NEW rail lines for the North East were today demanded by a major report. The Association of Train Operating Companies (ATOC) called for links to Ashington, Blyth and Washington as part of its demand for 40 unconnected towns across the country to be linked to the network.
The organisation says more than a million extra passengers could be served by the opening of 14 railway lines and about 40 new stations across the country.
Ashington and Washington have both been highlighted as towns which would benefit from a major rail expansion, involving the reopening of passenger lines and the development of new stations.
In a report published today ATOC argues that demand for rail services has soared in the last decade and there is a strong case for refurbishing and reopening old routes.
They include the Ashington, Blyth and Tyne freight line in Northumberland, which was axed as part of the Beeching cuts of the 1960s but whose reopening would mean regular passenger trains between Ashington and Newcastle.
The full reopening of the line would also provide new passenger stations at Bedlington Station, Bebside and Newsham on the outskirts of Blyth, and Seaton Delaval.
The ATOC reports also highlights Washington, which could get two new stations under plans to reopen the Leamside line, which closed in 1992.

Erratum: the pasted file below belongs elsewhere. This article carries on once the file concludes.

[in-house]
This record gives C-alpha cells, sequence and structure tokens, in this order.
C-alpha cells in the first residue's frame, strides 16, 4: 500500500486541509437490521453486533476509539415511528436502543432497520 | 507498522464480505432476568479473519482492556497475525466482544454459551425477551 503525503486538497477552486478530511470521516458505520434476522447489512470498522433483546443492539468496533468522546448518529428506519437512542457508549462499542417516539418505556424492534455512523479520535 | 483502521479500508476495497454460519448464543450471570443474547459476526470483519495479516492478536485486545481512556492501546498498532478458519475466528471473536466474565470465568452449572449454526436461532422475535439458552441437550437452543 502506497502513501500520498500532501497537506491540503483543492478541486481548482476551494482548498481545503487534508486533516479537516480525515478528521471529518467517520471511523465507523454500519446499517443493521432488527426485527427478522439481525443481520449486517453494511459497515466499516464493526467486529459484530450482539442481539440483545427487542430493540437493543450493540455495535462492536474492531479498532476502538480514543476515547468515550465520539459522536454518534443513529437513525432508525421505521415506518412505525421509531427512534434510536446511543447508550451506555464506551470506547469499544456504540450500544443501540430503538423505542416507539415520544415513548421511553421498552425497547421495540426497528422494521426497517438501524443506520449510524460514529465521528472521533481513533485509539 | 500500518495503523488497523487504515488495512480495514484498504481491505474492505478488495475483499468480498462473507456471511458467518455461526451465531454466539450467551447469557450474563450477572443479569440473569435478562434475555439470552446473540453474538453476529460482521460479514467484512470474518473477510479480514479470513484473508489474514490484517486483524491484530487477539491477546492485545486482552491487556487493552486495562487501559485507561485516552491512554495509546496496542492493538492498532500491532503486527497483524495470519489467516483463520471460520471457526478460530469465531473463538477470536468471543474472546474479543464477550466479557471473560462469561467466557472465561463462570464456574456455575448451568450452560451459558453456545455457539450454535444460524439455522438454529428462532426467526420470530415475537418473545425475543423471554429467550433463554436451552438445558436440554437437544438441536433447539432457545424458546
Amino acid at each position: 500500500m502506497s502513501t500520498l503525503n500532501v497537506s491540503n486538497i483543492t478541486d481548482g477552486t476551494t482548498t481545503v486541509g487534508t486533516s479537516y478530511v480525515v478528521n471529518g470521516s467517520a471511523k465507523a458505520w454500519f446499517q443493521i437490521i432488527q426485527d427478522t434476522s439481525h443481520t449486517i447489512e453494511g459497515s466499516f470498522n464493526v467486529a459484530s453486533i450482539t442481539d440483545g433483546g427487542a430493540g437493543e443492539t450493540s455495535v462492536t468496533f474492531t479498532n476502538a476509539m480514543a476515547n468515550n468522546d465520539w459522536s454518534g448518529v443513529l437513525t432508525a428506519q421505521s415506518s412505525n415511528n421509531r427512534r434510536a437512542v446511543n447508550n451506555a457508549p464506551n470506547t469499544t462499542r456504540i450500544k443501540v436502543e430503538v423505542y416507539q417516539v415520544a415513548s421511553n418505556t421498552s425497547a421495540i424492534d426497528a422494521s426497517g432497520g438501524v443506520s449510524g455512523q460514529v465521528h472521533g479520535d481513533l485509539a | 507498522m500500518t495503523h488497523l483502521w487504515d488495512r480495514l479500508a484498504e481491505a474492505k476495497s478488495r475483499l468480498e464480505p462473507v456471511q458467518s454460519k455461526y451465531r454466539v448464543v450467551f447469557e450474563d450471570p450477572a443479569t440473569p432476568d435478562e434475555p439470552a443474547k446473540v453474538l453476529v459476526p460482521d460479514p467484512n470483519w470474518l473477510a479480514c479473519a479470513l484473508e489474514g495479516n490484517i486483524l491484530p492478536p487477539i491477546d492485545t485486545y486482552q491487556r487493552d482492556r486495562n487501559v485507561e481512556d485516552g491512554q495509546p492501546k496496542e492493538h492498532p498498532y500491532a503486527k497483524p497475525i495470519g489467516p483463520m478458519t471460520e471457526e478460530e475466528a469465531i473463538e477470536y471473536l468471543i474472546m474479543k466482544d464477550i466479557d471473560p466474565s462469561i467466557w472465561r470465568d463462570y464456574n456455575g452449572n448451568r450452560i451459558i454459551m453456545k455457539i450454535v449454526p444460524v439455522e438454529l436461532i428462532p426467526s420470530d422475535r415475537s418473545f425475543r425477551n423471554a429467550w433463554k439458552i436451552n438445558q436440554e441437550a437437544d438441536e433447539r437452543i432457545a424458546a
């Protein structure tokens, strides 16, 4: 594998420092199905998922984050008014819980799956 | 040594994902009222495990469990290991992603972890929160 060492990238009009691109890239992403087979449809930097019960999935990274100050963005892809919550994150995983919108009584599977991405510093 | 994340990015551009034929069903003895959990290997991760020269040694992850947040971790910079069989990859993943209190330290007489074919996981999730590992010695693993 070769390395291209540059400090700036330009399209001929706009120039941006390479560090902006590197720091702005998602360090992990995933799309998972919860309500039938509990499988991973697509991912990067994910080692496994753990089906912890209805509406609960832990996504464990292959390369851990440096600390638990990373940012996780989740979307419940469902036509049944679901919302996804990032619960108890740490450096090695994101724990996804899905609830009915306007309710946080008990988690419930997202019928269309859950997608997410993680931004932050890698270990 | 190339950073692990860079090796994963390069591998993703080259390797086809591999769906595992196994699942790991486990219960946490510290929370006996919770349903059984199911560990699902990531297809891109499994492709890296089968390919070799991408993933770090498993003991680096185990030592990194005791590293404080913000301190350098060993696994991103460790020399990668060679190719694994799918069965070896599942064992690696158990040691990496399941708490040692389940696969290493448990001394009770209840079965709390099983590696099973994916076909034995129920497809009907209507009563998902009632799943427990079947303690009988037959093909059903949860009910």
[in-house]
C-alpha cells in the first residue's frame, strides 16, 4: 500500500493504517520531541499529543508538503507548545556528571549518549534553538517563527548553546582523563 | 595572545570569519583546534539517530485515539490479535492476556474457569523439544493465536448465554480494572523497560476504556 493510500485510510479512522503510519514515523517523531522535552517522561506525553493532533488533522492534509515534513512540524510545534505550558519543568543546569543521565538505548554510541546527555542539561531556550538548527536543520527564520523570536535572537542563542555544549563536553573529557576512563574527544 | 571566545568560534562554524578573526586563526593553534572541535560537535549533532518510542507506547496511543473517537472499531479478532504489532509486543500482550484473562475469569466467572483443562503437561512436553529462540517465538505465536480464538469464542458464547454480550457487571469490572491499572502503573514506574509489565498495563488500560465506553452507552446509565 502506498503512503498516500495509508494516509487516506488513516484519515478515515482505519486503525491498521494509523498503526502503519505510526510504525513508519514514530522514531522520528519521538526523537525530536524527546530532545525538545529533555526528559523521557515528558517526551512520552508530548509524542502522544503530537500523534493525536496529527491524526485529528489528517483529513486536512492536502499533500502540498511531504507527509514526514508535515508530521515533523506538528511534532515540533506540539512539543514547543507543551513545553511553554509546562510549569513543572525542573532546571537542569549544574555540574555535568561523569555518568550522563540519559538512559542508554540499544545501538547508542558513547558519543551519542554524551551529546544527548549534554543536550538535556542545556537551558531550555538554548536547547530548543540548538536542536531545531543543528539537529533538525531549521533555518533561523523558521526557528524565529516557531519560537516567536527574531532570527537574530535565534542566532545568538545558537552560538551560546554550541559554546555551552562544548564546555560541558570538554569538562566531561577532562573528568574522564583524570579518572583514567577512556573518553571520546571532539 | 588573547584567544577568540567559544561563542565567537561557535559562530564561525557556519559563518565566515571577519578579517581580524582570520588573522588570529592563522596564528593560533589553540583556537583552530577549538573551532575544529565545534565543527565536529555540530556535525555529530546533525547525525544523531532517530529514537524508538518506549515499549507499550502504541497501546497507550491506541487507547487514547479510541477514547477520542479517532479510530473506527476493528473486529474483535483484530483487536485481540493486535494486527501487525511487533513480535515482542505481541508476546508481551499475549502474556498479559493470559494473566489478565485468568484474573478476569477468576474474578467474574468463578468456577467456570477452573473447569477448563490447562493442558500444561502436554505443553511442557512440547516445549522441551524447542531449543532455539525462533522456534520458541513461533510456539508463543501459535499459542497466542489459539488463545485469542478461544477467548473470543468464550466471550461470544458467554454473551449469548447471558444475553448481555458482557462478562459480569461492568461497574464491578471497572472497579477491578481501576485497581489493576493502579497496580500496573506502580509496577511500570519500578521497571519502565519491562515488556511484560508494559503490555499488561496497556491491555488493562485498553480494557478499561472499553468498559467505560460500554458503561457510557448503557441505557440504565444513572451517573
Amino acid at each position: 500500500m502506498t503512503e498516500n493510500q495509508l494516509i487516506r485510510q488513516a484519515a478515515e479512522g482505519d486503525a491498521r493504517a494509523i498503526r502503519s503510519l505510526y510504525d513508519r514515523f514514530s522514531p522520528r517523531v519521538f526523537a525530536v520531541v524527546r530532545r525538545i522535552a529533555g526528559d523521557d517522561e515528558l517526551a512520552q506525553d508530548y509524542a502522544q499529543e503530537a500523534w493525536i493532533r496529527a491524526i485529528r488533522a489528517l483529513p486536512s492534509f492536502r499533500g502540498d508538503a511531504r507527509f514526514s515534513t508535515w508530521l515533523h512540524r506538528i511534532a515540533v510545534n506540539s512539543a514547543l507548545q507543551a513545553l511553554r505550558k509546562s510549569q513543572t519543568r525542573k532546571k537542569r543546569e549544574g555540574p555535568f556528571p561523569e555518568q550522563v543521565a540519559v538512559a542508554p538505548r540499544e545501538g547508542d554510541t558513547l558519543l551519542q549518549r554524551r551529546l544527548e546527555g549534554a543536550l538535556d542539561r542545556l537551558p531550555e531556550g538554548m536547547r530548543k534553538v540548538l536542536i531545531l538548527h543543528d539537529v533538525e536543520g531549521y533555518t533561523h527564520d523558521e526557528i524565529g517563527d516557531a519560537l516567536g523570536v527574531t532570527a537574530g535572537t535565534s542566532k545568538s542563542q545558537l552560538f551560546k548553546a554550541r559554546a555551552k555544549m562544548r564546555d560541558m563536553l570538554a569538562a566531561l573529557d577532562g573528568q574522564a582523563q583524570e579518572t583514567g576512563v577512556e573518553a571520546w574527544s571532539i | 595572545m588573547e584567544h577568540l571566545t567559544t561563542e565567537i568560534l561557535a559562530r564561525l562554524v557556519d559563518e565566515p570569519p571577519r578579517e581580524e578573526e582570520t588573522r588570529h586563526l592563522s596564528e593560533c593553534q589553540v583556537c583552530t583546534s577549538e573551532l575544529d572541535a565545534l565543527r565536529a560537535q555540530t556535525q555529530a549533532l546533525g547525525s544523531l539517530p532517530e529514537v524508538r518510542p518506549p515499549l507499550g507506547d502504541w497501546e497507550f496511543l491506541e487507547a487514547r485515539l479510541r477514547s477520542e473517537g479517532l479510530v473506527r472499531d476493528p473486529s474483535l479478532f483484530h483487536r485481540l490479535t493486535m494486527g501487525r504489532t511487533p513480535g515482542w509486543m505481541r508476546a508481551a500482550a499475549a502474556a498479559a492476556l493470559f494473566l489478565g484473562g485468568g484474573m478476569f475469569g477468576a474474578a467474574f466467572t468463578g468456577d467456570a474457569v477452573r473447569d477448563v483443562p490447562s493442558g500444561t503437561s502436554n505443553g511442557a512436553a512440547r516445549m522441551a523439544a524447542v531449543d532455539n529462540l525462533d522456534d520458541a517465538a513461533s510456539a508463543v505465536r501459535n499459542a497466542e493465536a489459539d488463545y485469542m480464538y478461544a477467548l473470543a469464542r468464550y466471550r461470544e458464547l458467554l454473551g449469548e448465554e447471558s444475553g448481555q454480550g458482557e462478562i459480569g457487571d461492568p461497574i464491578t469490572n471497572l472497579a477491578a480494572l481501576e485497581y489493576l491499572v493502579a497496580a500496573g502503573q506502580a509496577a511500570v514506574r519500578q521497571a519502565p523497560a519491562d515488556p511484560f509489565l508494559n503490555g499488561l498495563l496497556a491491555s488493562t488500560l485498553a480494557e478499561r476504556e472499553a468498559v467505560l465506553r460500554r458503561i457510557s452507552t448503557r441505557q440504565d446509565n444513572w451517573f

The Beeching cuts in the 1960s reduced the railway network by a third, closing 2,000 stations and 5,000 miles of track. But the ATOC report says some 40 towns not currently on the rail network could benefit from the 14 new lines.
Yesterday Dennis Fancett, chairman of the South East Northumberland Rail Users’ Group which is spearheading the campaign to reopen the ABT line, said: “Obviously I am delighted that ATOC has included the line among those it would like to see reopened.
“I do believe there is a very strong case for restoring passenger trains on the line. The track is in full working order and some of the stations are virtually intact.
“At a time when it is a struggle to find work, this scheme would boost the local economy and improve access to jobs on Tyneside. In Ashington’s case, reopening the line would reconnect a station which is right in the town centre.”
Reopening the Leamside line would provide a train service from Newcastle to Teesside via Washington. Under the plans, stations could open in Washington North and South, Penshaw, Fence Houses and Gateshead East, with trains carrying up to 2,000 passengers a day.
Today’s ATOC report says decision on whether any of the 14 lines will reopen will be taken by local and regional government, Network Rail and the Department for Transport. In total they could cost £500m, it claims.
Chief executive Michael Roberts said: “We have established that there is a strong business case for investment to bring a number of towns back on to the rail network.”